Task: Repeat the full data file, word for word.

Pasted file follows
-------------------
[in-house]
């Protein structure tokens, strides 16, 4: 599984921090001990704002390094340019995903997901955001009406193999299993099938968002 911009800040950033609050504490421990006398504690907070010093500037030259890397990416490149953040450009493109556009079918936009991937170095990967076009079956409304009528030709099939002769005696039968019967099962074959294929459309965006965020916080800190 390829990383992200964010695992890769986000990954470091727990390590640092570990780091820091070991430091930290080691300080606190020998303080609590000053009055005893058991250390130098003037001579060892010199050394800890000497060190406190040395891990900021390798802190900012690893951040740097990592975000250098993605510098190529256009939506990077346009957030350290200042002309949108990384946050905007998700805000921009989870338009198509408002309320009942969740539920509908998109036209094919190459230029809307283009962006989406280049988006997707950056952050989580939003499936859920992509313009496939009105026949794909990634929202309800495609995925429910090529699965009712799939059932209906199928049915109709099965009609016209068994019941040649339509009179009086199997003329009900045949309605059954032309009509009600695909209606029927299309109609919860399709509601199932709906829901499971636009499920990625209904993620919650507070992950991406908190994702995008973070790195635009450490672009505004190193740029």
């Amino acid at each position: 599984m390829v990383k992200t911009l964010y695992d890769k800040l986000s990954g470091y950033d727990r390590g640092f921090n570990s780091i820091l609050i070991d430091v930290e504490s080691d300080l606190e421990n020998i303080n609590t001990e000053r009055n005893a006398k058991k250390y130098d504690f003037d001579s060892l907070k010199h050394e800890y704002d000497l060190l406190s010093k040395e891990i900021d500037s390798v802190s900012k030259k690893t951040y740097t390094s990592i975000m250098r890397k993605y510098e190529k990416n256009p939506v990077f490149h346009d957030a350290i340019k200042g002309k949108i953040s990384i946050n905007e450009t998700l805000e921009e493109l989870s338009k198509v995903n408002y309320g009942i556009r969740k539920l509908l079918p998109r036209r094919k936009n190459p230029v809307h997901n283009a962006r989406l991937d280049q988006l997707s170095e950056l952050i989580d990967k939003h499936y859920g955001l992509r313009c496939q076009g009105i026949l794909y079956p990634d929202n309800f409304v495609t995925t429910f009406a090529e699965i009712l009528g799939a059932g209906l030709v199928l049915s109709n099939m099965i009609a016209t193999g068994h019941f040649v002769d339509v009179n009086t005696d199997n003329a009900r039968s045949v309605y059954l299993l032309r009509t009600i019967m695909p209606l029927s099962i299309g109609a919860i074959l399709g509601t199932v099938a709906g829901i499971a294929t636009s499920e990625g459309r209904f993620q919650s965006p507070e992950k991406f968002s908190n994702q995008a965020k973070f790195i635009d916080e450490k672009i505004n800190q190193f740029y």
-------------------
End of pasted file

[in-house]
């Protein structure tokens, strides 16, 4: 599984921090001990704002390094340019995903997901955001009406193999299993099938968002 911009800040950033609050504490421990006398504690907070010093500037030259890397990416490149953040450009493109556009079918936009991937170095990967076009079956409304009528030709099939002769005696039968019967099962074959294929459309965006965020916080800190 390829990383992200964010695992890769986000990954470091727990390590640092570990780091820091070991430091930290080691300080606190020998303080609590000053009055005893058991250390130098003037001579060892010199050394800890000497060190406190040395891990900021390798802190900012690893951040740097990592975000250098993605510098190529256009939506990077346009957030350290200042002309949108990384946050905007998700805000921009989870338009198509408002309320009942969740539920509908998109036209094919190459230029809307283009962006989406280049988006997707950056952050989580939003499936859920992509313009496939009105026949794909990634929202309800495609995925429910090529699965009712799939059932209906199928049915109709099965009609016209068994019941040649339509009179009086199997003329009900045949309605059954032309009509009600695909209606029927299309109609919860399709509601199932709906829901499971636009499920990625209904993620919650507070992950991406908190994702995008973070790195635009450490672009505004190193740029």
């Amino acid at each position: 599984m390829v990383k992200t911009l964010y695992d890769k800040l986000s990954g470091y950033d727990r390590g640092f921090n570990s780091i820091l609050i070991d430091v930290e504490s080691d300080l606190e421990n020998i303080n609590t001990e000053r009055n005893a006398k058991k250390y130098d504690f003037d001579s060892l907070k010199h050394e800890y704002d000497l060190l406190s010093k040395e891990i900021d500037s390798v802190s900012k030259k690893t951040y740097t390094s990592i975000m250098r890397k993605y510098e190529k990416n256009p939506v990077f490149h346009d957030a350290i340019k200042g002309k949108i953040s990384i946050n905007e450009t998700l805000e921009e493109l989870s338009k198509v995903n408002y309320g009942i556009r969740k539920l509908l079918p998109r036209r094919k936009n190459p230029v809307h997901n283009a962006r989406l991937d280049q988006l997707s170095e950056l952050i989580d990967k939003h499936y859920g955001l992509r313009c496939q076009g009105i026949l794909y079956p990634d929202n309800f409304v495609t995925t429910f009406a090529e699965i009712l009528g799939a059932g209906l030709v199928l049915s109709n099939m099965i009609a016209t193999g068994h019941f040649v002769d339509v009179n009086t005696d199997n003329a009900r039968s045949v309605y059954l299993l032309r009509t009600i019967m695909p209606l029927s099962i299309g109609a919860i074959l399709g509601t199932v099938a709906g829901i499971a294929t636009s499920e990625g459309r209904f993620q919650s965006p507070e992950k991406f968002s908190n994702q995008a965020k973070f790195i635009d916080e450490k672009i505004n800190q190193f740029y």